I’ve been slowly putting the garden to bed. Slowly.Continue reading “Autumn Flowers”
I drove down to Rice Lake today.
I hadn’t been there since before COVID but have always loved the little jetty that reaches out into the lake at the end of Hiawatha Line. Many of the photos on the blog were taken there. (You can search the site for “rice lake” and see dozens of images in all seasons.)
I was hoping to get a recording of the water lapping on the rocks of the jetty for a project I’m working on.*
As I sat listening and revelling in the sounds of the waves and the birds, I could hear a quiet shuffling coming from beneath one of the big boulders near to me.
I looked over and there was a tern trapped in a crevice with its wings splayed between the rocks. It was still alive and struggling but I could see it was almost spent.Continue reading “A Tern For the Better”
I have a fascination with strip malls and plazas.
There’s something surreal about them.
They feel like the edge of the world.
Or maybe just the edge of town, since that’s where they usually are.
And late in the evening, they seem to take on a particular kind of edge-world mystery.
A smattering of people rushing in to pick up one last thing.
Parking lot almost empty.
The enormous sky changing overhead.
The parking lot lamp posts coming on with a flicker.
The sky going dark in a slow fade.
A barn. Some cows. Some clouds. Two wires.
I suspect the last thing anyone wants to see right now is more winter. But I did take a few images that I didn’t get a chance to share while my site was in limbo, like the porch smokers in the fog above.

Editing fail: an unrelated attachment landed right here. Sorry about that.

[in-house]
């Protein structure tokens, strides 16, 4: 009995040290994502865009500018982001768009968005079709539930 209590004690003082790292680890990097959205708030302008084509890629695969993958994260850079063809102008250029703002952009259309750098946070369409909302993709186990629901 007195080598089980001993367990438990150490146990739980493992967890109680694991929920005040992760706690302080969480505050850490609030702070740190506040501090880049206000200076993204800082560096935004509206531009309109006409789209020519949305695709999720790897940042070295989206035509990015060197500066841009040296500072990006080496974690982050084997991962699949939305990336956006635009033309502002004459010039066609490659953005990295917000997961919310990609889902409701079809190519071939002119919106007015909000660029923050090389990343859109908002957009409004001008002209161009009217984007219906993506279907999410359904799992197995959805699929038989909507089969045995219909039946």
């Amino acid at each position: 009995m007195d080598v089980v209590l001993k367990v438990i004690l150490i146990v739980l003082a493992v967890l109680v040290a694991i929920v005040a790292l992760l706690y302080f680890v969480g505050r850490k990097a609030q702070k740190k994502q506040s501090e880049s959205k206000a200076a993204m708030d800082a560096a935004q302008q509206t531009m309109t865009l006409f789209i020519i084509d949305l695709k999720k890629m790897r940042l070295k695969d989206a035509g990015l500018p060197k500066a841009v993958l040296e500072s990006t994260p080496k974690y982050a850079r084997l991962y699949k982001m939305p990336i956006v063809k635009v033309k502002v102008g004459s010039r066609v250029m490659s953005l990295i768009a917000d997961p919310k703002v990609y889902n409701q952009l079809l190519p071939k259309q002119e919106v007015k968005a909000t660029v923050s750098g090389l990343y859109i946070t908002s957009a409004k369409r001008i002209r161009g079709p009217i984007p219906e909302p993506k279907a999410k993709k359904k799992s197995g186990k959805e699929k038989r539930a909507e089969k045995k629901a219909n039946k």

And this photo of the only other person I saw out during this sleety blizzard.
Over the winter I went out for a walk just about every morning. Even when it was minus 30.
Sometimes I’d go out again in the evening to stretch my legs and clear my head.
There were a lot of foggy nights.
And there were a lot of blizzards.
This gentleman, below, was making his way home through a particularly dense but “gentle” blizzard.
The snow was so thick there were very few cars, each going very slowly.
The sidewalks were impassable so the gentleman was walking up the middle of George street where the slow traffic had tamped down the snow.
When I asked him, as he pushed his wheeled walking-aid through the slush, if he was okay getting home, he smiled and said he was fine. It was a warm night, in spite of the snow. Then he laughed and said, it’s like this for me every winter.
Not to leave you with images of winter bleakness, here’s an early tulip that opened this week.
I’m looking forward to a near future of flowers and warmer weather.
And maybe we can create a not too distant future in which it’s easier for everyone get around in winter (and all the time).
I haven’t posted in a very long time. Web site issues. Camera issues. COVID issues. World issues.
It’s been hard to do anything over the last couple of years. Yes? We’re all struggling in our own ways.Continue reading “Spring Crocuses Return”
Blue Jays really like peanuts.
You are aware from my last post that I’ve been feeding the squirrels the occasional peanut. Or, sometimes, handfuls of peanuts, if the day calls for it.Continue reading “Blue Jays Really Like Peanuts”
I have been having a war with the squirrels for a few years now.
When I first planted my garden over two decades ago, they mostly left it alone. But as the years have passed, they have become more and more aggressive. I have tried absolutely everything you can possibly imagine to deter them, but to no effect.Continue reading “Squirrels, Squiddles, SQRLS”
Being “stuck” at home is never a bad thing for me if it’s spring.
My garden is erupting in colour.Continue reading “Spring Flowers”
In my less than regular photography habits of late, it seems that the night sky is what is getting me to grab my gear and head out.Continue reading “Great Conjunction 2020”